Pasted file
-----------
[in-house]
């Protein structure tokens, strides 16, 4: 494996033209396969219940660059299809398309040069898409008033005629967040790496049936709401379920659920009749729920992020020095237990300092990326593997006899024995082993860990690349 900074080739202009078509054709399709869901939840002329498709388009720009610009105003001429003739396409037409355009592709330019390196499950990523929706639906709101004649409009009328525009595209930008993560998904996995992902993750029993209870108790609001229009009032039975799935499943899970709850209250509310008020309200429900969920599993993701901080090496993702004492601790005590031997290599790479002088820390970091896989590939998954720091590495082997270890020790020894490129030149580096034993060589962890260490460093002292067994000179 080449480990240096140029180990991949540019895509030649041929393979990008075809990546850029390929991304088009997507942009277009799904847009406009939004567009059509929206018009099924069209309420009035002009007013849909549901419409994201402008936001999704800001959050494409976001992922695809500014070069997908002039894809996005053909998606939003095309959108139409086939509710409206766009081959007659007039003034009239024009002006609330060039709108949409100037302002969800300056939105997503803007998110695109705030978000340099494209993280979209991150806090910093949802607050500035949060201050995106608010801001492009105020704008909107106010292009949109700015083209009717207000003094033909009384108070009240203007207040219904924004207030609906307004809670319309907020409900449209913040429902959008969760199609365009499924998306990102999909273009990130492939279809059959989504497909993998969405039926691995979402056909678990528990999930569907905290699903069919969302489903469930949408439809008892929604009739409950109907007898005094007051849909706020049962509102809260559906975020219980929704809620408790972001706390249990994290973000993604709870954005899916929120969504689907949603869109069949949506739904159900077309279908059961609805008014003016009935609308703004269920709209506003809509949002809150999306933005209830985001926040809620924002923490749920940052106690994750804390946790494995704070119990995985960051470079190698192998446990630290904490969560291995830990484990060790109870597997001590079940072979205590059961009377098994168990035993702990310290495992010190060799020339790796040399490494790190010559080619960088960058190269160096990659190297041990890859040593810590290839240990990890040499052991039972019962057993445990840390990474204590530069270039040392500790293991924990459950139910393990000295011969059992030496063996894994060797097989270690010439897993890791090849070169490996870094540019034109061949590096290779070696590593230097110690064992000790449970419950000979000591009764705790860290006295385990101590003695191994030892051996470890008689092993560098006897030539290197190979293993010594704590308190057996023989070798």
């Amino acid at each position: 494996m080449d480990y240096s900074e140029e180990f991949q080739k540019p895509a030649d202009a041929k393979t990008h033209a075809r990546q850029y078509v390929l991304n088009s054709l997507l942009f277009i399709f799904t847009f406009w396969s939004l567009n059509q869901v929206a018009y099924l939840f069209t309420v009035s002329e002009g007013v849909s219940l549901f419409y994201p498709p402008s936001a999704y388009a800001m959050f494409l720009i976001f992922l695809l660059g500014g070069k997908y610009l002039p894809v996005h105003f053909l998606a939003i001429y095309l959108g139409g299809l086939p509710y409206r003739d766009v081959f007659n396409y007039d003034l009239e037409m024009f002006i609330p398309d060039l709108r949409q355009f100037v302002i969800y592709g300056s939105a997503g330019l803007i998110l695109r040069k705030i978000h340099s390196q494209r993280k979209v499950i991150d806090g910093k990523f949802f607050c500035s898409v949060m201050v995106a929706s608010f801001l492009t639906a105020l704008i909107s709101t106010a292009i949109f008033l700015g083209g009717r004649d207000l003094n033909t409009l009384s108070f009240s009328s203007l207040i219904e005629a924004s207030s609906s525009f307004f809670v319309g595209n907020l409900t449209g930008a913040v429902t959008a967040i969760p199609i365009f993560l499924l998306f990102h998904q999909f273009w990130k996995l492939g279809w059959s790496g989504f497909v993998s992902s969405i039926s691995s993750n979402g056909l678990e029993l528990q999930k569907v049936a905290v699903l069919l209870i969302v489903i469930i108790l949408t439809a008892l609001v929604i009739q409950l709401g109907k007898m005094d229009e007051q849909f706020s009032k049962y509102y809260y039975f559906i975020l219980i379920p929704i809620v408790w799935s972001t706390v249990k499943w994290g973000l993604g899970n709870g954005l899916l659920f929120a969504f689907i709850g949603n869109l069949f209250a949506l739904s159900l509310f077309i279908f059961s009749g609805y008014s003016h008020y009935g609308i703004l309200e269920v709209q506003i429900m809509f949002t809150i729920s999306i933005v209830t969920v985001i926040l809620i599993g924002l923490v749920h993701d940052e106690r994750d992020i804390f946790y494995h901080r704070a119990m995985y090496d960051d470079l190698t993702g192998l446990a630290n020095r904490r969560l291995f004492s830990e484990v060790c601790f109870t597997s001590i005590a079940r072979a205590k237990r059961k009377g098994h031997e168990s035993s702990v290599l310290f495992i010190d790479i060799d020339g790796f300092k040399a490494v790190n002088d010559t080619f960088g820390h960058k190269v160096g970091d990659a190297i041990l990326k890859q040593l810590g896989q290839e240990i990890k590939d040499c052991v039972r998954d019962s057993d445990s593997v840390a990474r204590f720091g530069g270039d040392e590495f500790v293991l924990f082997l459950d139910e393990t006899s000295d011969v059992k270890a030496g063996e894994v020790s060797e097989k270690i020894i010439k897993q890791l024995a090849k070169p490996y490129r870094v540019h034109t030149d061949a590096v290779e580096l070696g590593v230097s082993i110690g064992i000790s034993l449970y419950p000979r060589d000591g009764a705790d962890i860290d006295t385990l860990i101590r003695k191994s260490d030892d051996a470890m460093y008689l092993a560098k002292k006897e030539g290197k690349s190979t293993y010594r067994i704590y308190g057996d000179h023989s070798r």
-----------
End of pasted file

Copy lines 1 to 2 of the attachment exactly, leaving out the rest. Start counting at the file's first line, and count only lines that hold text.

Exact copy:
[in-house]
């Protein structure tokens, strides 16, 4: 494996033209396969219940660059299809398309040069898409008033005629967040790496049936709401379920659920009749729920992020020095237990300092990326593997006899024995082993860990690349 900074080739202009078509054709399709869901939840002329498709388009720009610009105003001429003739396409037409355009592709330019390196499950990523929706639906709101004649409009009328525009595209930008993560998904996995992902993750029993209870108790609001229009009032039975799935499943899970709850209250509310008020309200429900969920599993993701901080090496993702004492601790005590031997290599790479002088820390970091896989590939998954720091590495082997270890020790020894490129030149580096034993060589962890260490460093002292067994000179 080449480990240096140029180990991949540019895509030649041929393979990008075809990546850029390929991304088009997507942009277009799904847009406009939004567009059509929206018009099924069209309420009035002009007013849909549901419409994201402008936001999704800001959050494409976001992922695809500014070069997908002039894809996005053909998606939003095309959108139409086939509710409206766009081959007659007039003034009239024009002006609330060039709108949409100037302002969800300056939105997503803007998110695109705030978000340099494209993280979209991150806090910093949802607050500035949060201050995106608010801001492009105020704008909107106010292009949109700015083209009717207000003094033909009384108070009240203007207040219904924004207030609906307004809670319309907020409900449209913040429902959008969760199609365009499924998306990102999909273009990130492939279809059959989504497909993998969405039926691995979402056909678990528990999930569907905290699903069919969302489903469930949408439809008892929604009739409950109907007898005094007051849909706020049962509102809260559906975020219980929704809620408790972001706390249990994290973000993604709870954005899916929120969504689907949603869109069949949506739904159900077309279908059961609805008014003016009935609308703004269920709209506003809509949002809150999306933005209830985001926040809620924002923490749920940052106690994750804390946790494995704070119990995985960051470079190698192998446990630290904490969560291995830990484990060790109870597997001590079940072979205590059961009377098994168990035993702990310290495992010190060799020339790796040399490494790190010559080619960088960058190269160096990659190297041990890859040593810590290839240990990890040499052991039972019962057993445990840390990474204590530069270039040392500790293991924990459950139910393990000295011969059992030496063996894994060797097989270690010439897993890791090849070169490996870094540019034109061949590096290779070696590593230097110690064992000790449970419950000979000591009764705790860290006295385990101590003695191994030892051996470890008689092993560098006897030539290197190979293993010594704590308190057996023989070798």